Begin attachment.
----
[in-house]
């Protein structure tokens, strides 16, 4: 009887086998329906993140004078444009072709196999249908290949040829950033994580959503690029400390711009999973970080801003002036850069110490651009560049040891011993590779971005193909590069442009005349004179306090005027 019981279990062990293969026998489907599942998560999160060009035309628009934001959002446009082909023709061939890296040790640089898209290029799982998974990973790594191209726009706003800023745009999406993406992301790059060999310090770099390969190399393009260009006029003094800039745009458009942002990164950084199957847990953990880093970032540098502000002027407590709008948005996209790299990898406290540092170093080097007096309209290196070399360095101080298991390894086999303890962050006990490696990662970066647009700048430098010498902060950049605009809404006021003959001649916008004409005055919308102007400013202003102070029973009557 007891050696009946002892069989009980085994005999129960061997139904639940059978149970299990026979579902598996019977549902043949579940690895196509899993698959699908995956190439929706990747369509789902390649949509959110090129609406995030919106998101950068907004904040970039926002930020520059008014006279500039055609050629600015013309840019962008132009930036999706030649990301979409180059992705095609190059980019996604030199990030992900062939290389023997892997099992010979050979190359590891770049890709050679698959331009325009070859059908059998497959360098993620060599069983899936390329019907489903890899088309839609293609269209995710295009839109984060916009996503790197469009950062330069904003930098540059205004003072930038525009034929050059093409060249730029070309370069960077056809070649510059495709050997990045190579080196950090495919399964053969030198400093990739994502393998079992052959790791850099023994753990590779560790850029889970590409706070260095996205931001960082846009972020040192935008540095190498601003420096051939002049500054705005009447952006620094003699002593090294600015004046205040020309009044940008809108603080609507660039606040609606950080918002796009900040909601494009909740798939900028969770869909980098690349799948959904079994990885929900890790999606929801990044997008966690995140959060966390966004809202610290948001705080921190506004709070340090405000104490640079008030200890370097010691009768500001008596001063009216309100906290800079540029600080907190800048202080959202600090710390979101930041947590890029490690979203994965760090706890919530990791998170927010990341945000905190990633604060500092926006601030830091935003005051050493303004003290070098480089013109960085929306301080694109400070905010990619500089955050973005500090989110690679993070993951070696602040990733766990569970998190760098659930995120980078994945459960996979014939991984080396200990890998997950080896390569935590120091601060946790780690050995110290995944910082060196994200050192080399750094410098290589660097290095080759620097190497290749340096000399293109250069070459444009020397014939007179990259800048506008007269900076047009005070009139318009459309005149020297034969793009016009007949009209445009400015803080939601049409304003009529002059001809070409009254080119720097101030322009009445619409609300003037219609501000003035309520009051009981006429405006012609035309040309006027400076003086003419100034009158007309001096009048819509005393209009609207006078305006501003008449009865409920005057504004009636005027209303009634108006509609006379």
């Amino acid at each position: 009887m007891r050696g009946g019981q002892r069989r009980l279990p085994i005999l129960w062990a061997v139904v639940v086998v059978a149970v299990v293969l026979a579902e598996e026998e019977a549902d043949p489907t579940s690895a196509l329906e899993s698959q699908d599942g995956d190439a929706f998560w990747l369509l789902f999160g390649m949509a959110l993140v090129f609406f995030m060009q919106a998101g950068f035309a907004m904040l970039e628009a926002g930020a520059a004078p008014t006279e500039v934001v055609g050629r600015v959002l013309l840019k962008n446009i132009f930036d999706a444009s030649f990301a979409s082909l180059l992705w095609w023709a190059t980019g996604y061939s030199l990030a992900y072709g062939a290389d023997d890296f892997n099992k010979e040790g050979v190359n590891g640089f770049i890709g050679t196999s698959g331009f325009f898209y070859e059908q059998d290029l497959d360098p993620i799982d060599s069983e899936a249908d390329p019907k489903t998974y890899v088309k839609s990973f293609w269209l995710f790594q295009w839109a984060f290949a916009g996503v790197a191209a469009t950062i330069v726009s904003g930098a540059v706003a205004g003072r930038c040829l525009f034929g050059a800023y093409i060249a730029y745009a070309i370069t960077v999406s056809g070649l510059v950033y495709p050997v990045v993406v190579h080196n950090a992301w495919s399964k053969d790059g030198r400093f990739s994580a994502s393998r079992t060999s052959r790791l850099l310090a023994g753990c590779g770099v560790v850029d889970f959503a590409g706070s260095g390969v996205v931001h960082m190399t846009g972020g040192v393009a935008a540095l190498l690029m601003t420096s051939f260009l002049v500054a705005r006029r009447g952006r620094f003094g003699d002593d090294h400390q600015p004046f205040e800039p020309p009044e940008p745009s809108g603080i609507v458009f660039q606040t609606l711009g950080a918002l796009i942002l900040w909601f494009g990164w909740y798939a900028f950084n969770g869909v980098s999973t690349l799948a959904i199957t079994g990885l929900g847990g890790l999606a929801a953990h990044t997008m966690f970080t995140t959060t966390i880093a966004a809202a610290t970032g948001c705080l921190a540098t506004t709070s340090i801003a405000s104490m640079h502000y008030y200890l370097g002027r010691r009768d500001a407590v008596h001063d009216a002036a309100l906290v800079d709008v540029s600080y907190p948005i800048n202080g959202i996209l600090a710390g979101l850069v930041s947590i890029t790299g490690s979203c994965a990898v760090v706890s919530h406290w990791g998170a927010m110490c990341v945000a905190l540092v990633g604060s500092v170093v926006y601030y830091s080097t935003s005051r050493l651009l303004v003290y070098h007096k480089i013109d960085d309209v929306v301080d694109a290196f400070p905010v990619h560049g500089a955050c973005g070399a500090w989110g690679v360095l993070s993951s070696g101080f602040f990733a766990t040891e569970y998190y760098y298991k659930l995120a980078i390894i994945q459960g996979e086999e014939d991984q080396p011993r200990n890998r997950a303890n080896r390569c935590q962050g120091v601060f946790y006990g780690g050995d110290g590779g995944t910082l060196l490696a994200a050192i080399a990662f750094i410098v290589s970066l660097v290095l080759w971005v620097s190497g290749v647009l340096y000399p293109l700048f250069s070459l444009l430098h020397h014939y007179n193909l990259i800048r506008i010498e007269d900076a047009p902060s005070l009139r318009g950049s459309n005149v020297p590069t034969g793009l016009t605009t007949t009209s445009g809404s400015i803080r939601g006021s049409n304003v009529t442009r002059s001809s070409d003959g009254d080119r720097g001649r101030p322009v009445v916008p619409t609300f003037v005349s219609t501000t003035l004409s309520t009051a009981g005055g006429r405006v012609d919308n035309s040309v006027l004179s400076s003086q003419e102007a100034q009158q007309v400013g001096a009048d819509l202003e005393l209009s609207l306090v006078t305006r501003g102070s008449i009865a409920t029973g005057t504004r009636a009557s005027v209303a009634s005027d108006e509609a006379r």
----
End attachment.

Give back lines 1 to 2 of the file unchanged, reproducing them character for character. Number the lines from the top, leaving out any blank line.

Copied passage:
[in-house]
């Protein structure tokens, strides 16, 4: 009887086998329906993140004078444009072709196999249908290949040829950033994580959503690029400390711009999973970080801003002036850069110490651009560049040891011993590779971005193909590069442009005349004179306090005027 019981279990062990293969026998489907599942998560999160060009035309628009934001959002446009082909023709061939890296040790640089898209290029799982998974990973790594191209726009706003800023745009999406993406992301790059060999310090770099390969190399393009260009006029003094800039745009458009942002990164950084199957847990953990880093970032540098502000002027407590709008948005996209790299990898406290540092170093080097007096309209290196070399360095101080298991390894086999303890962050006990490696990662970066647009700048430098010498902060950049605009809404006021003959001649916008004409005055919308102007400013202003102070029973009557 007891050696009946002892069989009980085994005999129960061997139904639940059978149970299990026979579902598996019977549902043949579940690895196509899993698959699908995956190439929706990747369509789902390649949509959110090129609406995030919106998101950068907004904040970039926002930020520059008014006279500039055609050629600015013309840019962008132009930036999706030649990301979409180059992705095609190059980019996604030199990030992900062939290389023997892997099992010979050979190359590891770049890709050679698959331009325009070859059908059998497959360098993620060599069983899936390329019907489903890899088309839609293609269209995710295009839109984060916009996503790197469009950062330069904003930098540059205004003072930038525009034929050059093409060249730029070309370069960077056809070649510059495709050997990045190579080196950090495919399964053969030198400093990739994502393998079992052959790791850099023994753990590779560790850029889970590409706070260095996205931001960082846009972020040192935008540095190498601003420096051939002049500054705005009447952006620094003699002593090294600015004046205040020309009044940008809108603080609507660039606040609606950080918002796009900040909601494009909740798939900028969770869909980098690349799948959904079994990885929900890790999606929801990044997008966690995140959060966390966004809202610290948001705080921190506004709070340090405000104490640079008030200890370097010691009768500001008596001063009216309100906290800079540029600080907190800048202080959202600090710390979101930041947590890029490690979203994965760090706890919530990791998170927010990341945000905190990633604060500092926006601030830091935003005051050493303004003290070098480089013109960085929306301080694109400070905010990619500089955050973005500090989110690679993070993951070696602040990733766990569970998190760098659930995120980078994945459960996979014939991984080396200990890998997950080896390569935590120091601060946790780690050995110290995944910082060196994200050192080399750094410098290589660097290095080759620097190497290749340096000399293109250069070459444009020397014939007179990259800048506008007269900076047009005070009139318009459309005149020297034969793009016009007949009209445009400015803080939601049409304003009529002059001809070409009254080119720097101030322009009445619409609300003037219609501000003035309520009051009981006429405006012609035309040309006027400076003086003419100034009158007309001096009048819509005393209009609207006078305006501003008449009865409920005057504004009636005027209303009634108006509609006379």